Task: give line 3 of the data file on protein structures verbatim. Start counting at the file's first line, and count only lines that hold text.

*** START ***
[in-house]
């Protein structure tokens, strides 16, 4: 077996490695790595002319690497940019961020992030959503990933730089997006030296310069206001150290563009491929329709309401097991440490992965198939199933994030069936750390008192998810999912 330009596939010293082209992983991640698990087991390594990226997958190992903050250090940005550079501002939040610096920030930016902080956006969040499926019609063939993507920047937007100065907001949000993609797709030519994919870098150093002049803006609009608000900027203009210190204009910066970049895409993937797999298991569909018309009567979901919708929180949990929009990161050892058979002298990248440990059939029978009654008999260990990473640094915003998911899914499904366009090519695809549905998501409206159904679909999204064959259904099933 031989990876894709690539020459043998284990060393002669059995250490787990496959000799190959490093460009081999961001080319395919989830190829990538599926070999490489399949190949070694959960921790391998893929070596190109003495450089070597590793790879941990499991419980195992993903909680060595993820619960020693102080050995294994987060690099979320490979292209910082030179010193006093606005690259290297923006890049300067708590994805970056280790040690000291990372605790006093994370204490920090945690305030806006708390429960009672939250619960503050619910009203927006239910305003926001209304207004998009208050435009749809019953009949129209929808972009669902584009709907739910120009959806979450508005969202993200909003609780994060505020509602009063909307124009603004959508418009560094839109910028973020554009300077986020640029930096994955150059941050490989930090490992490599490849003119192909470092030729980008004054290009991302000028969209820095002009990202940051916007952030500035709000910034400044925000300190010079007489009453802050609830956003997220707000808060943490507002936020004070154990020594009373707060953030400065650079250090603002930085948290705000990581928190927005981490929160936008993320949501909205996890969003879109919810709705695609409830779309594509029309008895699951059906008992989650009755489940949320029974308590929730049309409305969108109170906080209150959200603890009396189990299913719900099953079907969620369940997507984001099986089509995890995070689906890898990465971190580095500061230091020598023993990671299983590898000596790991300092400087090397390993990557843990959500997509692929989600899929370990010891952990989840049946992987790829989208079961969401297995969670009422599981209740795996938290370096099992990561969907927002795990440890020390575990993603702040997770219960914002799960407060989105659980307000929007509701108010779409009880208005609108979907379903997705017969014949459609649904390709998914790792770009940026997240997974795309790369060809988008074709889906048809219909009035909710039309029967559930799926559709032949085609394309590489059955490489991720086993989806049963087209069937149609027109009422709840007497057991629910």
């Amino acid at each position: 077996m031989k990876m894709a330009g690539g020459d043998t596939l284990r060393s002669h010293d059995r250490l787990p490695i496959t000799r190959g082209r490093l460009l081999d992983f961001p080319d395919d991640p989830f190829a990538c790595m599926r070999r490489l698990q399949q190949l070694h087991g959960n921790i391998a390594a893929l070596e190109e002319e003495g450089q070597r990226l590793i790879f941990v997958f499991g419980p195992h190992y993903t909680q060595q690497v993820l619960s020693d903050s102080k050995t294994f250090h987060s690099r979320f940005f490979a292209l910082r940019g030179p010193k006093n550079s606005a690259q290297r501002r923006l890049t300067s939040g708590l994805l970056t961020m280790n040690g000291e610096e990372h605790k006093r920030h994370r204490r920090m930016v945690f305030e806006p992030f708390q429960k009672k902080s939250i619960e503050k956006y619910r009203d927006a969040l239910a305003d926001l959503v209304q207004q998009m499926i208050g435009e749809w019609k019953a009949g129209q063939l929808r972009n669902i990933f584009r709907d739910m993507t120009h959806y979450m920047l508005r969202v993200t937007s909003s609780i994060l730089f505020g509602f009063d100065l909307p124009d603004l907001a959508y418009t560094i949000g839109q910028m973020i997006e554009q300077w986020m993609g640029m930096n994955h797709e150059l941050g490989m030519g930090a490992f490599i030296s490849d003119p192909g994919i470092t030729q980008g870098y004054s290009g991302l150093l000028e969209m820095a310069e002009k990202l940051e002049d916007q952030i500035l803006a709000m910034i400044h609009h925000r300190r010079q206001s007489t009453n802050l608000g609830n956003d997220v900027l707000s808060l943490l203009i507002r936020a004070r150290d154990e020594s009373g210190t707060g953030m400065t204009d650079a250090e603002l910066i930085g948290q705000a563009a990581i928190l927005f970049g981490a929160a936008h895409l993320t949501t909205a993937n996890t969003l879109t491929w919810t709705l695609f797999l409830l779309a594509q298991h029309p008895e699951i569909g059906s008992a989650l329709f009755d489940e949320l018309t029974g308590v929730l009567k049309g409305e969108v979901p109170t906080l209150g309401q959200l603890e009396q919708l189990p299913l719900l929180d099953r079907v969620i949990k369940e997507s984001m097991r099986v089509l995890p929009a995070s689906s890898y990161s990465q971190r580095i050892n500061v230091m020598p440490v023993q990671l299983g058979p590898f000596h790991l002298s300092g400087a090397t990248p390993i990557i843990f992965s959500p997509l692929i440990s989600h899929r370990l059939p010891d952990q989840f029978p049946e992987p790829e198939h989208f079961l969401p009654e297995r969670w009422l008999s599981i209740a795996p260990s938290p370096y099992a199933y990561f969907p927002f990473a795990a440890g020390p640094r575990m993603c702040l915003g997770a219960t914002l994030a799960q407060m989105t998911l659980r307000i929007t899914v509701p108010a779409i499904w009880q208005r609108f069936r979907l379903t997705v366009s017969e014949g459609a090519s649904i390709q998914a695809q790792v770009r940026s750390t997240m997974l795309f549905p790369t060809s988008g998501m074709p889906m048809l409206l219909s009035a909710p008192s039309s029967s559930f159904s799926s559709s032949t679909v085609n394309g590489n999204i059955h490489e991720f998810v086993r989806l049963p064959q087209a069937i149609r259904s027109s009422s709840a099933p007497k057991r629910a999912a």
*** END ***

């Amino acid at each position: 077996m031989k990876m894709a330009g690539g020459d043998t596939l284990r060393s002669h010293d059995r250490l787990p490695i496959t000799r190959g082209r490093l460009l081999d992983f961001p080319d395919d991640p989830f190829a990538c790595m599926r070999r490489l698990q399949q190949l070694h087991g959960n921790i391998a390594a893929l070596e190109e002319e003495g450089q070597r990226l590793i790879f941990v997958f499991g419980p195992h190992y993903t909680q060595q690497v993820l619960s020693d903050s102080k050995t294994f250090h987060s690099r979320f940005f490979a292209l910082r940019g030179p010193k006093n550079s606005a690259q290297r501002r923006l890049t300067s939040g708590l994805l970056t961020m280790n040690g000291e610096e990372h605790k006093r920030h994370r204490r920090m930016v945690f305030e806006p992030f708390q429960k009672k902080s939250i619960e503050k956006y619910r009203d927006a969040l239910a305003d926001l959503v209304q207004q998009m499926i208050g435009e749809w019609k019953a009949g129209q063939l929808r972009n669902i990933f584009r709907d739910m993507t120009h959806y979450m920047l508005r969202v993200t937007s909003s609780i994060l730089f505020g509602f009063d100065l909307p124009d603004l907001a959508y418009t560094i949000g839109q910028m973020i997006e554009q300077w986020m993609g640029m930096n994955h797709e150059l941050g490989m030519g930090a490992f490599i030296s490849d003119p192909g994919i470092t030729q980008g870098y004054s290009g991302l150093l000028e969209m820095a310069e002009k990202l940051e002049d916007q952030i500035l803006a709000m910034i400044h609009h925000r300190r010079q206001s007489t009453n802050l608000g609830n956003d997220v900027l707000s808060l943490l203009i507002r936020a004070r150290d154990e020594s009373g210190t707060g953030m400065t204009d650079a250090e603002l910066i930085g948290q705000a563009a990581i928190l927005f970049g981490a929160a936008h895409l993320t949501t909205a993937n996890t969003l879109t491929w919810t709705l695609f797999l409830l779309a594509q298991h029309p008895e699951i569909g059906s008992a989650l329709f009755d489940e949320l018309t029974g308590v929730l009567k049309g409305e969108v979901p109170t906080l209150g309401q959200l603890e009396q919708l189990p299913l719900l929180d099953r079907v969620i949990k369940e997507s984001m097991r099986v089509l995890p929009a995070s689906s890898y990161s990465q971190r580095i050892n500061v230091m020598p440490v023993q990671l299983g058979p590898f000596h790991l002298s300092g400087a090397t990248p390993i990557i843990f992965s959500p997509l692929i440990s989600h899929r370990l059939p010891d952990q989840f029978p049946e992987p790829e198939h989208f079961l969401p009654e297995r969670w009422l008999s599981i209740a795996p260990s938290p370096y099992a199933y990561f969907p927002f990473a795990a440890g020390p640094r575990m993603c702040l915003g997770a219960t914002l994030a799960q407060m989105t998911l659980r307000i929007t899914v509701p108010a779409i499904w009880q208005r609108f069936r979907l379903t997705v366009s017969e014949g459609a090519s649904i390709q998914a695809q790792v770009r940026s750390t997240m997974l795309f549905p790369t060809s988008g998501m074709p889906m048809l409206l219909s009035a909710p008192s039309s029967s559930f159904s799926s559709s032949t679909v085609n394309g590489n999204i059955h490489e991720f998810v086993r989806l049963p064959q087209a069937i149609r259904s027109s009422s709840a099933p007497k057991r629910a999912a």